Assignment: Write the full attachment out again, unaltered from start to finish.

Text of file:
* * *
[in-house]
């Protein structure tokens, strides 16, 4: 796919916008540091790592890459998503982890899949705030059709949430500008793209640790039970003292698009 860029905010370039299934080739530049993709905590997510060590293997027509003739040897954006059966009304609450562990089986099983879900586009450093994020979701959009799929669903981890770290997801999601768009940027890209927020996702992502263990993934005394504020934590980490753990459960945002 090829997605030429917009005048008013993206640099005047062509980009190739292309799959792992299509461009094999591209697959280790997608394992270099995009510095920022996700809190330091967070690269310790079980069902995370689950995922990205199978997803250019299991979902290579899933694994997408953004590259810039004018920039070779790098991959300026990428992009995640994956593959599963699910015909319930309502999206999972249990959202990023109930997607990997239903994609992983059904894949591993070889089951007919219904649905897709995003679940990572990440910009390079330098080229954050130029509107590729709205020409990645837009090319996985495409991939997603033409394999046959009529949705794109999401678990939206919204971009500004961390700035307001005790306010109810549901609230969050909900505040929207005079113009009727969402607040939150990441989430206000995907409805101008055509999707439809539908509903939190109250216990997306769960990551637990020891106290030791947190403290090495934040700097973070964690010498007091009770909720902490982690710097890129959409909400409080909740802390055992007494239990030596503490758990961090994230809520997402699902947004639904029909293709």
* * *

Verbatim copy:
[in-house]
């Protein structure tokens, strides 16, 4: 796919916008540091790592890459998503982890899949705030059709949430500008793209640790039970003292698009 860029905010370039299934080739530049993709905590997510060590293997027509003739040897954006059966009304609450562990089986099983879900586009450093994020979701959009799929669903981890770290997801999601768009940027890209927020996702992502263990993934005394504020934590980490753990459960945002 090829997605030429917009005048008013993206640099005047062509980009190739292309799959792992299509461009094999591209697959280790997608394992270099995009510095920022996700809190330091967070690269310790079980069902995370689950995922990205199978997803250019299991979902290579899933694994997408953004590259810039004018920039070779790098991959300026990428992009995640994956593959599963699910015909319930309502999206999972249990959202990023109930997607990997239903994609992983059904894949591993070889089951007919219904649905897709995003679940990572990440910009390079330098080229954050130029509107590729709205020409990645837009090319996985495409991939997603033409394999046959009529949705794109999401678990939206919204971009500004961390700035307001005790306010109810549901609230969050909900505040929207005079113009009727969402607040939150990441989430206000995907409805101008055509999707439809539908509903939190109250216990997306769960990551637990020891106290030791947190403290090495934040700097973070964690010498007091009770909720902490982690710097890129959409909400409080909740802390055992007494239990030596503490758990961090994230809520997402699902947004639904029909293709």